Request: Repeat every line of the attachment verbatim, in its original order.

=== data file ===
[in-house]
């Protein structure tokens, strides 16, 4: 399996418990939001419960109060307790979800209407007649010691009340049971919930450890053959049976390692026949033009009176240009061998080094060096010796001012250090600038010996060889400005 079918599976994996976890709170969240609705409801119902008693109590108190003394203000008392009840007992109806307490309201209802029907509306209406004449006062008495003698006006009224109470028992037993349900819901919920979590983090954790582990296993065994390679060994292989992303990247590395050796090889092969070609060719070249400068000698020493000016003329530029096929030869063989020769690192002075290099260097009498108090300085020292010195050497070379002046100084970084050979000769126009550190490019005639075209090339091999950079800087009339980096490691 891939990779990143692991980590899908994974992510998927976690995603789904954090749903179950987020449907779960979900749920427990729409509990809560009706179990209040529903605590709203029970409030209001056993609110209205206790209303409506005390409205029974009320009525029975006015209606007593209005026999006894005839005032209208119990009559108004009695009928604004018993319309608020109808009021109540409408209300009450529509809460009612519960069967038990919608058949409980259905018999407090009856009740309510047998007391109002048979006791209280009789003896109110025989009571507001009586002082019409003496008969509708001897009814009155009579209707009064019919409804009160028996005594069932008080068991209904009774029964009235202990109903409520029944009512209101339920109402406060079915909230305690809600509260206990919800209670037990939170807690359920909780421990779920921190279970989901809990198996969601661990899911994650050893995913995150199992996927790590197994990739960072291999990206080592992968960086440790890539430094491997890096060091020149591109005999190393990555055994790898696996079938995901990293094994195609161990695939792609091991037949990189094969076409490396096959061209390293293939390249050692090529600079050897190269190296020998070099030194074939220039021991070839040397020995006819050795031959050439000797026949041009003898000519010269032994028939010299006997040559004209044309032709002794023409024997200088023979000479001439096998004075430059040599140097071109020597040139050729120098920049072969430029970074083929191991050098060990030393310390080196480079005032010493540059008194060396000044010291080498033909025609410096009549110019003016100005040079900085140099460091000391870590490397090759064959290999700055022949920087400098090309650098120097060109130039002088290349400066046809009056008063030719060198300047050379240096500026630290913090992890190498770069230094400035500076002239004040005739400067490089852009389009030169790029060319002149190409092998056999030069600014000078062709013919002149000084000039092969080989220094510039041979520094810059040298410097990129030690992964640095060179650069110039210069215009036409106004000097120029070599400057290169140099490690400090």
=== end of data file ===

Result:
[in-house]
């Protein structure tokens, strides 16, 4: 399996418990939001419960109060307790979800209407007649010691009340049971919930450890053959049976390692026949033009009176240009061998080094060096010796001012250090600038010996060889400005 079918599976994996976890709170969240609705409801119902008693109590108190003394203000008392009840007992109806307490309201209802029907509306209406004449006062008495003698006006009224109470028992037993349900819901919920979590983090954790582990296993065994390679060994292989992303990247590395050796090889092969070609060719070249400068000698020493000016003329530029096929030869063989020769690192002075290099260097009498108090300085020292010195050497070379002046100084970084050979000769126009550190490019005639075209090339091999950079800087009339980096490691 891939990779990143692991980590899908994974992510998927976690995603789904954090749903179950987020449907779960979900749920427990729409509990809560009706179990209040529903605590709203029970409030209001056993609110209205206790209303409506005390409205029974009320009525029975006015209606007593209005026999006894005839005032209208119990009559108004009695009928604004018993319309608020109808009021109540409408209300009450529509809460009612519960069967038990919608058949409980259905018999407090009856009740309510047998007391109002048979006791209280009789003896109110025989009571507001009586002082019409003496008969509708001897009814009155009579209707009064019919409804009160028996005594069932008080068991209904009774029964009235202990109903409520029944009512209101339920109402406060079915909230305690809600509260206990919800209670037990939170807690359920909780421990779920921190279970989901809990198996969601661990899911994650050893995913995150199992996927790590197994990739960072291999990206080592992968960086440790890539430094491997890096060091020149591109005999190393990555055994790898696996079938995901990293094994195609161990695939792609091991037949990189094969076409490396096959061209390293293939390249050692090529600079050897190269190296020998070099030194074939220039021991070839040397020995006819050795031959050439000797026949041009003898000519010269032994028939010299006997040559004209044309032709002794023409024997200088023979000479001439096998004075430059040599140097071109020597040139050729120098920049072969430029970074083929191991050098060990030393310390080196480079005032010493540059008194060396000044010291080498033909025609410096009549110019003016100005040079900085140099460091000391870590490397090759064959290999700055022949920087400098090309650098120097060109130039002088290349400066046809009056008063030719060198300047050379240096500026630290913090992890190498770069230094400035500076002239004040005739400067490089852009389009030169790029060319002149190409092998056999030069600014000078062709013919002149000084000039092969080989220094510039041979520094810059040298410097990129030690992964640095060179650069110039210069215009036409106004000097120029070599400057290169140099490690400090």